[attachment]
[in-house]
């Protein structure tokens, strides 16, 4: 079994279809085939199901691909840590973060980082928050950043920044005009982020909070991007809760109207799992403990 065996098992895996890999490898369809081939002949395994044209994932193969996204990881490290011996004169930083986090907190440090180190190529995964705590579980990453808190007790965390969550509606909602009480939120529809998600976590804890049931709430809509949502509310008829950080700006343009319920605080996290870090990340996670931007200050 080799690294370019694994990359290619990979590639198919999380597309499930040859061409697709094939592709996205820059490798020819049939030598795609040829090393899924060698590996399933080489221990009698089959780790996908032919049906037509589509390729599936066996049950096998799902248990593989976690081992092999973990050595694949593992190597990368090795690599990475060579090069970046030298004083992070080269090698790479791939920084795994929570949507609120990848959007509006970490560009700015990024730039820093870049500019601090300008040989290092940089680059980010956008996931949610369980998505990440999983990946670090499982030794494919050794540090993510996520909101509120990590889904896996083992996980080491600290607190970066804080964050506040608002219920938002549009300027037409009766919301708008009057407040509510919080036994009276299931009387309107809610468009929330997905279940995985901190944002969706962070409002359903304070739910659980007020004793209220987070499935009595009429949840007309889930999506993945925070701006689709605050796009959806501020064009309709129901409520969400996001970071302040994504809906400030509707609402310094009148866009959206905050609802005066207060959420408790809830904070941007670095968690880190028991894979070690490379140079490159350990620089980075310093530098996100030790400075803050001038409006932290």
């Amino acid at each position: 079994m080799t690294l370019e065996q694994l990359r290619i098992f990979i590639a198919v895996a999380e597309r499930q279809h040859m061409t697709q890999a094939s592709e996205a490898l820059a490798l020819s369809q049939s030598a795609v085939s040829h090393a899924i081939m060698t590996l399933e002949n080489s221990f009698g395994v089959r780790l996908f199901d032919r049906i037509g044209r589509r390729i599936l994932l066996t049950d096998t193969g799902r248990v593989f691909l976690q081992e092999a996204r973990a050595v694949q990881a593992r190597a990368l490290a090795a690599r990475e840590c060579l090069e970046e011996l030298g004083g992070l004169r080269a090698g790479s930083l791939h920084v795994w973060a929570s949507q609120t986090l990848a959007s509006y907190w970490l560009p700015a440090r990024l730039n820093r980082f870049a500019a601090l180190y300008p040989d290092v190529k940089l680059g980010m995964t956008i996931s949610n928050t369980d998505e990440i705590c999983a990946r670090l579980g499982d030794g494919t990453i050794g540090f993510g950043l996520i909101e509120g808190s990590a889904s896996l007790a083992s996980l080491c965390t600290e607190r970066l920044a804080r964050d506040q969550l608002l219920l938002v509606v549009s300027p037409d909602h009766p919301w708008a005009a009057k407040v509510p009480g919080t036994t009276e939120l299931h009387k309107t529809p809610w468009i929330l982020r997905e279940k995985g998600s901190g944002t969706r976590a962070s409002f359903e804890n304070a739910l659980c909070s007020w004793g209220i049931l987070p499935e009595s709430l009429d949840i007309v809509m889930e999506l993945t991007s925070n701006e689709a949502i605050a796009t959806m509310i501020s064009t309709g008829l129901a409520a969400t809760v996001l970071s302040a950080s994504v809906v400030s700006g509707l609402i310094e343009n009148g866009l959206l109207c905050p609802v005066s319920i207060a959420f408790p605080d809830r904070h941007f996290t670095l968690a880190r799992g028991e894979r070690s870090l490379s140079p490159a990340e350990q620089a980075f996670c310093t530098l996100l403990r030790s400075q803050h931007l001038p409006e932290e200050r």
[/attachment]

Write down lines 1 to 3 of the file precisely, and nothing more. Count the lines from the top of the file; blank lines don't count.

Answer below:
[in-house]
């Protein structure tokens, strides 16, 4: 079994279809085939199901691909840590973060980082928050950043920044005009982020909070991007809760109207799992403990 065996098992895996890999490898369809081939002949395994044209994932193969996204990881490290011996004169930083986090907190440090180190190529995964705590579980990453808190007790965390969550509606909602009480939120529809998600976590804890049931709430809509949502509310008829950080700006343009319920605080996290870090990340996670931007200050 080799690294370019694994990359290619990979590639198919999380597309499930040859061409697709094939592709996205820059490798020819049939030598795609040829090393899924060698590996399933080489221990009698089959780790996908032919049906037509589509390729599936066996049950096998799902248990593989976690081992092999973990050595694949593992190597990368090795690599990475060579090069970046030298004083992070080269090698790479791939920084795994929570949507609120990848959007509006970490560009700015990024730039820093870049500019601090300008040989290092940089680059980010956008996931949610369980998505990440999983990946670090499982030794494919050794540090993510996520909101509120990590889904896996083992996980080491600290607190970066804080964050506040608002219920938002549009300027037409009766919301708008009057407040509510919080036994009276299931009387309107809610468009929330997905279940995985901190944002969706962070409002359903304070739910659980007020004793209220987070499935009595009429949840007309889930999506993945925070701006689709605050796009959806501020064009309709129901409520969400996001970071302040994504809906400030509707609402310094009148866009959206905050609802005066207060959420408790809830904070941007670095968690880190028991894979070690490379140079490159350990620089980075310093530098996100030790400075803050001038409006932290």
């Amino acid at each position: 079994m080799t690294l370019e065996q694994l990359r290619i098992f990979i590639a198919v895996a999380e597309r499930q279809h040859m061409t697709q890999a094939s592709e996205a490898l820059a490798l020819s369809q049939s030598a795609v085939s040829h090393a899924i081939m060698t590996l399933e002949n080489s221990f009698g395994v089959r780790l996908f199901d032919r049906i037509g044209r589509r390729i599936l994932l066996t049950d096998t193969g799902r248990v593989f691909l976690q081992e092999a996204r973990a050595v694949q990881a593992r190597a990368l490290a090795a690599r990475e840590c060579l090069e970046e011996l030298g004083g992070l004169r080269a090698g790479s930083l791939h920084v795994w973060a929570s949507q609120t986090l990848a959007s509006y907190w970490l560009p700015a440090r990024l730039n820093r980082f870049a500019a601090l180190y300008p040989d290092v190529k940089l680059g980010m995964t956008i996931s949610n928050t369980d998505e990440i705590c999983a990946r670090l579980g499982d030794g494919t990453i050794g540090f993510g950043l996520i909101e509120g808190s990590a889904s896996l007790a083992s996980l080491c965390t600290e607190r970066l920044a804080r964050d506040q969550l608002l219920l938002v509606v549009s300027p037409d909602h009766p919301w708008a005009a009057k407040v509510p009480g919080t036994t009276e939120l299931h009387k309107t529809p809610w468009i929330l982020r997905e279940k995985g998600s901190g944002t969706r976590a962070s409002f359903e804890n304070a739910l659980c909070s007020w004793g209220i049931l987070p499935e009595s709430l009429d949840i007309v809509m889930e999506l993945t991007s925070n701006e689709a949502i605050a796009t959806m509310i501020s064009t309709g008829l129901a409520a969400t809760v996001l970071s302040a950080s994504v809906v400030s700006g509707l609402i310094e343009n009148g866009l959206l109207c905050p609802v005066s319920i207060a959420f408790p605080d809830r904070h941007f996290t670095l968690a880190r799992g028991e894979r070690s870090l490379s140079p490159a990340e350990q620089a980075f996670c310093t530098l996100l403990r030790s400075q803050h931007l001038p409006e932290e200050r």